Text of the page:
Behavpy is the default object in ethoscopy, a way of storing your metadata and data in a single structure, whilst adding methods to help you manipulate and analyse your data.

Metadata is crucial for proper statistical analysis of the experimental data. In the context of the Ethoscope, the data is a long time series of recorded variables, such as position and velocity for each individual. It is easier and neater to always keep the data and metadata together. As such, behavpy class is a child class of Pandas dataframe, the widely used data table package in python, but enhanced by the addition of a metadata as a class variable. Both the metadata and data must be linked by a common unique identifier for each individual (the 'id' column), which is automatically done if you've loaded with Ethoscopy (If not see the bottom of the page for the requirements for creating a behavpy object from alternative data sources).

The behavpy class has variety of methods designed to augment, filter, and inspect your data which we will go into later. However, if you're not already familiar with Pandas, take some time to look through their guide to get an understanding of its many uses.

Initialising behavpy

To create a behavpy object you need matching metadata and data. To match they both need to have an id column that has linked/same id's in each. Don't worry, if you downloaded/formatted the data using the built in ethoscopy functions shown previously they'll be in there already.

import ethoscopy as etho

# You can load you data using the previously mentioned functions
meta = etho.link_meta_index(meta_loc, remote, local)
data = etho.load_ethoscope(meta, reference_hour = 9.0, FUN = partial(etho.sleep_annotation, time_window_length = 60, min_time_immobile = 300))

# Or you can load then from a saved object of your choice into a pandas df, 
# mine is a pickle file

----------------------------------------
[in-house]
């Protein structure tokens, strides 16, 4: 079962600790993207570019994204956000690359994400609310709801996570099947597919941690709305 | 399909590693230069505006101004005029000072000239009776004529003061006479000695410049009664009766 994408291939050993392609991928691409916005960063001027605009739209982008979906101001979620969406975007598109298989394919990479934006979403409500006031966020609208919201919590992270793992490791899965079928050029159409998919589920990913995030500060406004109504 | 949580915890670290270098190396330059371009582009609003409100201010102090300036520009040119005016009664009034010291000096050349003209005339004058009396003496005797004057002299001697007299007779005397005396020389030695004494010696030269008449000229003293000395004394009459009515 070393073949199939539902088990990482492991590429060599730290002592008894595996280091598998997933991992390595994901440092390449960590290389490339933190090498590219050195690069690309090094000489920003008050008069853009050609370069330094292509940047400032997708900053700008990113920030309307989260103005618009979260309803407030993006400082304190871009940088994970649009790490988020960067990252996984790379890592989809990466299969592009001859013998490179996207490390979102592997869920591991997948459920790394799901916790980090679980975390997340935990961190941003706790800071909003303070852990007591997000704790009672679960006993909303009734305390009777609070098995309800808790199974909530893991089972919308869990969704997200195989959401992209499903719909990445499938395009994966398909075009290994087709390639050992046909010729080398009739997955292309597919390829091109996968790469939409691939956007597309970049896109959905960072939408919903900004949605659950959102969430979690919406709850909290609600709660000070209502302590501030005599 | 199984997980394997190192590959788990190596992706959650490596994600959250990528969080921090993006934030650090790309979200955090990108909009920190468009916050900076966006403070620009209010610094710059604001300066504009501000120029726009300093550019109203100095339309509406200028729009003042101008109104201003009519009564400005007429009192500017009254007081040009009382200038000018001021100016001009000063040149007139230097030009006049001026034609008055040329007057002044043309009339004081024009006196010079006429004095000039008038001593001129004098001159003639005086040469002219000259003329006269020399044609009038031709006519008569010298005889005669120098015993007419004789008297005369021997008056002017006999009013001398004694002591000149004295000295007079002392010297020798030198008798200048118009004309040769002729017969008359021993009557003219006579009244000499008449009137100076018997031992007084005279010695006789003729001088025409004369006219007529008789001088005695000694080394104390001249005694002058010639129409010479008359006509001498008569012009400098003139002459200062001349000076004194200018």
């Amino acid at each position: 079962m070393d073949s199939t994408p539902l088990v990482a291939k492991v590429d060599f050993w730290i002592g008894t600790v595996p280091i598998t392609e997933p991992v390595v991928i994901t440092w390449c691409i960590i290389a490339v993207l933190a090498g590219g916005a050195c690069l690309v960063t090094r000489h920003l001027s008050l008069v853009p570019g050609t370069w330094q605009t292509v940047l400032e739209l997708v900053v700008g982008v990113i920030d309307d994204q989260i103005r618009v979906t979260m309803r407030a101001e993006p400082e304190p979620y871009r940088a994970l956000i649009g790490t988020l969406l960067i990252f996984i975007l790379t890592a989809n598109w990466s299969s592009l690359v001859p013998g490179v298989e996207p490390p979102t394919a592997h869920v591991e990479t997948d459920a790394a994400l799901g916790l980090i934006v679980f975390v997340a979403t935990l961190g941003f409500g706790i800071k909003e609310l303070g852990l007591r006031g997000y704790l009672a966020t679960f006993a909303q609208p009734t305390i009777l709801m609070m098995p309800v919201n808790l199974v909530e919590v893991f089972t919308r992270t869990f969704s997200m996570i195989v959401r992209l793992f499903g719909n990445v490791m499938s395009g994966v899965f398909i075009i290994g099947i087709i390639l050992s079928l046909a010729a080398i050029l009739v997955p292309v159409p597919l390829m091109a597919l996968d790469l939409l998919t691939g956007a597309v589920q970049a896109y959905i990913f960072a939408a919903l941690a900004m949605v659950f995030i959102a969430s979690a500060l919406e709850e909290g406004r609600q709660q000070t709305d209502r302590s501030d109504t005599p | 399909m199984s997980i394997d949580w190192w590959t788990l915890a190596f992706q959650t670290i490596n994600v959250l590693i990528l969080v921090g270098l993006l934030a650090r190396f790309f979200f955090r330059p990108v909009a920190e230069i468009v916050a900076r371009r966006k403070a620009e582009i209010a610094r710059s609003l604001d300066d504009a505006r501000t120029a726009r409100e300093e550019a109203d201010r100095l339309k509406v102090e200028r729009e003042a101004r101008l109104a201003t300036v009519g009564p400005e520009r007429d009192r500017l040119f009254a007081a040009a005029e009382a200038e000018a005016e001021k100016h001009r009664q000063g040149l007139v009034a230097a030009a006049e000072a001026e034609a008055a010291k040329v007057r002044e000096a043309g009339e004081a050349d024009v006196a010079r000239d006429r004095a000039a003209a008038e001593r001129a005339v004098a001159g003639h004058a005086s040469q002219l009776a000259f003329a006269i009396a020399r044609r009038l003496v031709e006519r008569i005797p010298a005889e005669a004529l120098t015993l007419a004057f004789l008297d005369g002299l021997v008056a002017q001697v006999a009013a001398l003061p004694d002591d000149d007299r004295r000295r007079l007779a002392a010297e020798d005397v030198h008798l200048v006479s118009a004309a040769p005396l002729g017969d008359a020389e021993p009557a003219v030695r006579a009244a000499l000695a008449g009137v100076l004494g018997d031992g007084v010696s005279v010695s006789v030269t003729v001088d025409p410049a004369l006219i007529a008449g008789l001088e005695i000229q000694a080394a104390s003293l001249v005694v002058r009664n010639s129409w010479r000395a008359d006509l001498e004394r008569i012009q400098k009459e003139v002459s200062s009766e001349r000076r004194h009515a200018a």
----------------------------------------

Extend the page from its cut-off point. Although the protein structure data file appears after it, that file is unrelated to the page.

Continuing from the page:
meta = pd.read_pickle('users\folder\experiment1_meta.pkl')
data = pd.read_pickle('users\folder\experiment1_data.pkl')

# to initialise a behavpy object, just call the class with the data and meta as arguments. Have check = True to ensure the ids match between metadata and data.
# As of version 1.3.0 you can choose the colour palette for the plotly plots - see https://plotly.com/python/discrete-color for the choices
# The default is 'Safe' (the one used before), but this example we'll use 'Vivid'
df = etho.behavpy(data = data, meta = meta, colour = 'Vivid', check = True)

Using behavpy with non-ethoscope data

The behavpy class is made to work with the ethoscope system, utilising the data structure it records to create the analytics pipeline you'll see next. However, you can still use it on non-ethoscope data if you follow the same structure.

Data sources:
You will need the metadata file as discussed prior, however you will need to manually create a column called id that contains a unique id per specimen in the experiment.
Additionally, you will need a data source where each row is a log of a time per specimen. Each row must have the following

The above columns are necessary for all the methods to work, but feel free to add other columns with extra information per timestamp. Both these data sources must be converted to pandas DataFrames, which can then be used to create a behavpy class object as shown above.

Revision #7
Created 23 November 2022 08:34:24 by Giorgio Gilestro
Updated 16 November 2023 18:28:01 by Laurence Blackhurst